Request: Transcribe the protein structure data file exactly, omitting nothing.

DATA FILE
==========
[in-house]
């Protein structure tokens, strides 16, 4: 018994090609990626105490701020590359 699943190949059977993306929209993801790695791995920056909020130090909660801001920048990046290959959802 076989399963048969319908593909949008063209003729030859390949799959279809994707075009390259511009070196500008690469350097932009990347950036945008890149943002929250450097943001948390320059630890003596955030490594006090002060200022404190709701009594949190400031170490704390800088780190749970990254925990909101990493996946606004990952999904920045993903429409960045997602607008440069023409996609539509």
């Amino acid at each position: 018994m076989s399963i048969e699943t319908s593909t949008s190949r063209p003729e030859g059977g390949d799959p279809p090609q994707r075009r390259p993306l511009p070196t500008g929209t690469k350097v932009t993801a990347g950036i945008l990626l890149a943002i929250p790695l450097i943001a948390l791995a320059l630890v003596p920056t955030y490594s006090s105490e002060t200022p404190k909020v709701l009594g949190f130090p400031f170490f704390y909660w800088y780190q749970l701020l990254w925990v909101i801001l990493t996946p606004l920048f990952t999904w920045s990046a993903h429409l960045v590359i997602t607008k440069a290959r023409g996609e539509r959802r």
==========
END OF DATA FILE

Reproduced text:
[in-house]
């Protein structure tokens, strides 16, 4: 018994090609990626105490701020590359 699943190949059977993306929209993801790695791995920056909020130090909660801001920048990046290959959802 076989399963048969319908593909949008063209003729030859390949799959279809994707075009390259511009070196500008690469350097932009990347950036945008890149943002929250450097943001948390320059630890003596955030490594006090002060200022404190709701009594949190400031170490704390800088780190749970990254925990909101990493996946606004990952999904920045993903429409960045997602607008440069023409996609539509």
């Amino acid at each position: 018994m076989s399963i048969e699943t319908s593909t949008s190949r063209p003729e030859g059977g390949d799959p279809p090609q994707r075009r390259p993306l511009p070196t500008g929209t690469k350097v932009t993801a990347g950036i945008l990626l890149a943002i929250p790695l450097i943001a948390l791995a320059l630890v003596p920056t955030y490594s006090s105490e002060t200022p404190k909020v709701l009594g949190f130090p400031f170490f704390y909660w800088y780190q749970l701020l990254w925990v909101i801001l990493t996946p606004l920048f990952t999904w920045s990046a993903h429409l960045v590359i997602t607008k440069a290959r023409g996609e539509r959802r």